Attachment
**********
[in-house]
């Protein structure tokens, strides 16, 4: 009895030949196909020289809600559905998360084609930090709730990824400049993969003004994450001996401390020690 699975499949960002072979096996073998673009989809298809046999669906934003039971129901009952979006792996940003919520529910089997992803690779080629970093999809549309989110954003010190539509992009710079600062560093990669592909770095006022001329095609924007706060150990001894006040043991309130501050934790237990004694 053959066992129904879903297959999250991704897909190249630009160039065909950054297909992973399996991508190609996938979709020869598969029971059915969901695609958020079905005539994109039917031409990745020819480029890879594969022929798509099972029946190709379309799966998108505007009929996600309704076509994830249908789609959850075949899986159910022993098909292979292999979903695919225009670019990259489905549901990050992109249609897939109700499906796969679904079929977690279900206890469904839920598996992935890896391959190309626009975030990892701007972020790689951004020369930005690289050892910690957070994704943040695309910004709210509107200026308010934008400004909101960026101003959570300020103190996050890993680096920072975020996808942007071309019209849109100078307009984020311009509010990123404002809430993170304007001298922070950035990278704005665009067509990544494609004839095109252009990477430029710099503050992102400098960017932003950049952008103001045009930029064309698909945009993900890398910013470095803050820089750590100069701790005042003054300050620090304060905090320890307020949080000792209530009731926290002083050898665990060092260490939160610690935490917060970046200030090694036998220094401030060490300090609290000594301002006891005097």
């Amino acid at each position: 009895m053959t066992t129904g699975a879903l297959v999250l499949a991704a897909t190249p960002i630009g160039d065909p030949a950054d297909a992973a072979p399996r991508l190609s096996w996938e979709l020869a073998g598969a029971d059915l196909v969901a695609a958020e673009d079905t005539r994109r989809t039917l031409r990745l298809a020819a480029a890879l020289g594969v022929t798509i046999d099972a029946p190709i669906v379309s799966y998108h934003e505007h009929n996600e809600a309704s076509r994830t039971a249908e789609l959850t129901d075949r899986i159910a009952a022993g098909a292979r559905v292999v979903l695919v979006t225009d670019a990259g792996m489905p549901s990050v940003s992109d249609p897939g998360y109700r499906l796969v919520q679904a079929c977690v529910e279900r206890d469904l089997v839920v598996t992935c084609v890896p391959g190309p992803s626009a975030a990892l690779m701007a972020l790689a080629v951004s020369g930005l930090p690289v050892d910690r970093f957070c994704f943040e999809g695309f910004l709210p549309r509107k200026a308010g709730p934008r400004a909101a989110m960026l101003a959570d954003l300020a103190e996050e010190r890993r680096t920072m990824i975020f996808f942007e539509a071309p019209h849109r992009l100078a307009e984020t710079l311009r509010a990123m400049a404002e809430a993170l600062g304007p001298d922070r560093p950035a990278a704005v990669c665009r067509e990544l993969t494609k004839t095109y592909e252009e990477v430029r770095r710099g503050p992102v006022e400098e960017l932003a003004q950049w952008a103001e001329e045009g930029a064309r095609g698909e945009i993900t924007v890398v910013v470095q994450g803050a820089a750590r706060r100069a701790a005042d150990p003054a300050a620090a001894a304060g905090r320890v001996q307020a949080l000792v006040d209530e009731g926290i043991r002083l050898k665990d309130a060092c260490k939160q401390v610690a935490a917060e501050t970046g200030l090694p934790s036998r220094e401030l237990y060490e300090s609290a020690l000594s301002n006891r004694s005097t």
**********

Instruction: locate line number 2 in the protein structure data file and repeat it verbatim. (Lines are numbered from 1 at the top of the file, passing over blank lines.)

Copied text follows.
């Protein structure tokens, strides 16, 4: 009895030949196909020289809600559905998360084609930090709730990824400049993969003004994450001996401390020690 699975499949960002072979096996073998673009989809298809046999669906934003039971129901009952979006792996940003919520529910089997992803690779080629970093999809549309989110954003010190539509992009710079600062560093990669592909770095006022001329095609924007706060150990001894006040043991309130501050934790237990004694 053959066992129904879903297959999250991704897909190249630009160039065909950054297909992973399996991508190609996938979709020869598969029971059915969901695609958020079905005539994109039917031409990745020819480029890879594969022929798509099972029946190709379309799966998108505007009929996600309704076509994830249908789609959850075949899986159910022993098909292979292999979903695919225009670019990259489905549901990050992109249609897939109700499906796969679904079929977690279900206890469904839920598996992935890896391959190309626009975030990892701007972020790689951004020369930005690289050892910690957070994704943040695309910004709210509107200026308010934008400004909101960026101003959570300020103190996050890993680096920072975020996808942007071309019209849109100078307009984020311009509010990123404002809430993170304007001298922070950035990278704005665009067509990544494609004839095109252009990477430029710099503050992102400098960017932003950049952008103001045009930029064309698909945009993900890398910013470095803050820089750590100069701790005042003054300050620090304060905090320890307020949080000792209530009731926290002083050898665990060092260490939160610690935490917060970046200030090694036998220094401030060490300090609290000594301002006891005097």